For example, as of September insurance companies can no longer comb through past claims looking for any minor error that would allow them to drop coverage when someone gets sick (e.g., "you didn't disclose that you had allergies on your application, therefore we're dropping you now that you have Stage IV colon cancer"), a practice called recission. Insurance contracts can only be revoked for knowing fraud or omission of material facts. Also, insurance companies cannot impose lifetime limits on benefits, but again that's going to be experienced as something bad that no one really expects not happening anymore, which is to say: no one will really notice.

Another important piece of context here is that the reform bill basically ended up moving a lot of the action to the state level--instead of a single, federal-level insurance exchange, we ended up with the requirement for each state to set up its own exchange. State legislatures are scrambling to pass the legislation necessary to get the ball rolling on that--no one really knows exactly how that should look, there's still no model legislation out of for legislators to base the language on, everyone is kind of flying blind--so while 2014 sounds like it's a long way off, in terms of the amount of work that needs to happen legislatively and regulatorily it's going to be a mad dash. Just one more reason why the really visible changes aren't going to happen right away.
posted by iminurmefi at 2:19 PM on August 4, 2010


Several of my close friends with anorexia/mental health issues can stop stressing about being dropped from their parents' coverage and being unable to enter treatment for a few more years. This is of particular concern to ED-sufferers because residential treatment is frequently necessary and yet, it can take a long time for that idea to sink in, leading many to delay treatment until it is no longer affordable.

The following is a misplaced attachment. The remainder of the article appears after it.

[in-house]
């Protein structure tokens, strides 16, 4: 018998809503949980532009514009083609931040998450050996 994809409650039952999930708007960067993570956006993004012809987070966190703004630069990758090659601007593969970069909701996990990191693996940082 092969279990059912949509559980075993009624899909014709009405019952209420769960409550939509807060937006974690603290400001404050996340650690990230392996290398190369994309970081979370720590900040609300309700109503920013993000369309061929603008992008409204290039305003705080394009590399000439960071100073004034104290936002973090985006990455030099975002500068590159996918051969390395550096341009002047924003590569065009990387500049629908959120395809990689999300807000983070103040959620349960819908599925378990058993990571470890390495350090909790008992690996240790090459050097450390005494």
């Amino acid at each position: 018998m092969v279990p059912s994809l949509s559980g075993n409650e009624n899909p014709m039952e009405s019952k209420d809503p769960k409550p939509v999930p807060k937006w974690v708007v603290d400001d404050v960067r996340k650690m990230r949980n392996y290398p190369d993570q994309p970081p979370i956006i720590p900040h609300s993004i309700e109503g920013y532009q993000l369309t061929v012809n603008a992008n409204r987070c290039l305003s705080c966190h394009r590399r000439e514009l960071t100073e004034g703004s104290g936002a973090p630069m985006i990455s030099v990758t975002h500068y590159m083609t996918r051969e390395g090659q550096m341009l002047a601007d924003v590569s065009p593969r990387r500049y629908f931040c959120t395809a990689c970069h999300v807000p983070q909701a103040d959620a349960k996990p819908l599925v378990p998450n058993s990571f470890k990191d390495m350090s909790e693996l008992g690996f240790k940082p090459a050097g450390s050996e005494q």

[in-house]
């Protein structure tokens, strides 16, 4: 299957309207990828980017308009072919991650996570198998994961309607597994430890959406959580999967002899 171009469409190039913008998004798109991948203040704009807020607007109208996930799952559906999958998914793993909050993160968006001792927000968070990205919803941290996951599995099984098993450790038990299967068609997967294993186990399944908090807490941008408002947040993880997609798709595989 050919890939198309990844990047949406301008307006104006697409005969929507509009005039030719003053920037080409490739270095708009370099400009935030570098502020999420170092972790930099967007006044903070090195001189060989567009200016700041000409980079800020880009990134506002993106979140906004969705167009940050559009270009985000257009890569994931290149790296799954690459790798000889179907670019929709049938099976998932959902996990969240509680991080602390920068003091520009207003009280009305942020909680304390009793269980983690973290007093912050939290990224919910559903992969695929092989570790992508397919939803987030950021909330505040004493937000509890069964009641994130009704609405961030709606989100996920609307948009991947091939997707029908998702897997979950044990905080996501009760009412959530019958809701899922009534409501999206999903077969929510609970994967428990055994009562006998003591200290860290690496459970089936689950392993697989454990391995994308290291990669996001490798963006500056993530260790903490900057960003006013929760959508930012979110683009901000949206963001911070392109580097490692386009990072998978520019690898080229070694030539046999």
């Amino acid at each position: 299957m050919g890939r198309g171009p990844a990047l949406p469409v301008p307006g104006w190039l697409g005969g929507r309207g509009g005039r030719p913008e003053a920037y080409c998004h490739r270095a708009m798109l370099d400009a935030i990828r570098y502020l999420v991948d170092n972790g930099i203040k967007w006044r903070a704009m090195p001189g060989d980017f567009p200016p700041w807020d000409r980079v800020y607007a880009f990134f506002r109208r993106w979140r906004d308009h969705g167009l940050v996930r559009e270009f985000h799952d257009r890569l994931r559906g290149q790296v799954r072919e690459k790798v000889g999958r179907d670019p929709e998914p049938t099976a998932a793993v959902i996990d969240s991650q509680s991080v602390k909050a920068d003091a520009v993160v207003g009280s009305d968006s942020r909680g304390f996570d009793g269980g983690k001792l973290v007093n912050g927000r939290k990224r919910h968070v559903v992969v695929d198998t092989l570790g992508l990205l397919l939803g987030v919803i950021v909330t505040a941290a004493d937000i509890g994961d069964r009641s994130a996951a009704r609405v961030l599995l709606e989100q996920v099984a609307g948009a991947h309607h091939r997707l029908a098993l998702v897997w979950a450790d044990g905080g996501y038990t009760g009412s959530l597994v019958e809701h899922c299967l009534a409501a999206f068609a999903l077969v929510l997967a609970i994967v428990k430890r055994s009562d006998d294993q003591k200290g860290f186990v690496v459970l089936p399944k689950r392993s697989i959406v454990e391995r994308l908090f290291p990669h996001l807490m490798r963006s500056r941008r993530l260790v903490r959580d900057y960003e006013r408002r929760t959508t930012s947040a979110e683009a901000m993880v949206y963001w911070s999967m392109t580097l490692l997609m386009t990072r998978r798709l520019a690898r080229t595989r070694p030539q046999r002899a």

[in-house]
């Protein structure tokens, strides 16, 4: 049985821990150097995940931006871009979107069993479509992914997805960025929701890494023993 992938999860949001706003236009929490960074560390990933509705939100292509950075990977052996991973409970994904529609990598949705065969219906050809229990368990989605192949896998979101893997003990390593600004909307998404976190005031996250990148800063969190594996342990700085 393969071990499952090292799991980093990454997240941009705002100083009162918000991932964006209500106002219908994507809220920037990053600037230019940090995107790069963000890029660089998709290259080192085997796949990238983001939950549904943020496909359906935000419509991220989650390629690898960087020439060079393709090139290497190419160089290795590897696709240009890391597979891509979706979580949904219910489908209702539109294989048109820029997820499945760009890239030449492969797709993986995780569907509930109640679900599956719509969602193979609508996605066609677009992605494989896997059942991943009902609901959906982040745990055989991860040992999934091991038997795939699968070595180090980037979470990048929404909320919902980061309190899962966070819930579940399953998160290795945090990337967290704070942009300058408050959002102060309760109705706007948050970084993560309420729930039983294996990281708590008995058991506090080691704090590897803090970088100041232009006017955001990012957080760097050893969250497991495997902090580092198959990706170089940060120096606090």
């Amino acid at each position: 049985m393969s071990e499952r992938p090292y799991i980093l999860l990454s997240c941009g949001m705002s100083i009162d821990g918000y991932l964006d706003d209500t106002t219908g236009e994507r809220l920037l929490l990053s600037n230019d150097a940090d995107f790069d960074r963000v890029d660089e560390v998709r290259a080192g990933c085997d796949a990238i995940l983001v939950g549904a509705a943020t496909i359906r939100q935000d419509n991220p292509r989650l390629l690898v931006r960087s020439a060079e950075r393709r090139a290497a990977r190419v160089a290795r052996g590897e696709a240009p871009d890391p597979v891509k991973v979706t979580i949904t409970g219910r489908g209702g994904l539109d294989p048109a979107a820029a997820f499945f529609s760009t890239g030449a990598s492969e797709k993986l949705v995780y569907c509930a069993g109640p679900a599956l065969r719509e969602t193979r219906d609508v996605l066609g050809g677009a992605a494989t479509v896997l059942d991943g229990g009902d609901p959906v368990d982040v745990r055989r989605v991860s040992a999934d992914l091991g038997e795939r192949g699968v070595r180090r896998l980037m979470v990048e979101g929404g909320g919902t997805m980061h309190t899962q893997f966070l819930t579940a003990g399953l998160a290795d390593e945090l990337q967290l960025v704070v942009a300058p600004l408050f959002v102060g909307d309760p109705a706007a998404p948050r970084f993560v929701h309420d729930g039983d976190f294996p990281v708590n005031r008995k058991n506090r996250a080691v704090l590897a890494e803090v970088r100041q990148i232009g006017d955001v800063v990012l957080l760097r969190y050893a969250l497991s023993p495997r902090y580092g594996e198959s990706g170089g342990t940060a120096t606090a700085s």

posted by SputnikSweetheart at 2:20 PM on August 4, 2010


Like Rendus and no doubt many others, my mother was denied insurance on the basis of a pre-existing condition, and is now able to have coverage. I don't know the details of the denials, but she was obviously quite relieved.
posted by thermogenesis at 2:24 PM on August 4, 2010


Can I say that I have piece of mind now? I'm on group insurance, so I don't anticipate any great changes to my insurance. But I've had near constant worry since being diagnosed with a lifelong, chronic illness five years ago that I would lose my insurance and have to go without the $30,000/yr treatment that lets me live and work a normal life. Now I know that if I lose my job, there will be other options that won't completely bankrupt me.
posted by saffry at 2:28 PM on August 4, 2010 [2 favorites]


previously, every HSA I encountered was use-it-or-lose-i

You might be thinking of FSAs (Flexible Spending Accounts.) I have no idea if they're changing or not.
posted by small_ruminant at 4:54 PM on August 4, 2010


Here's the new preexisting condition stuff for Nevada as of July 1st:

healthcaer.gov
posted by Rendus at 5:06 PM on August 4, 2010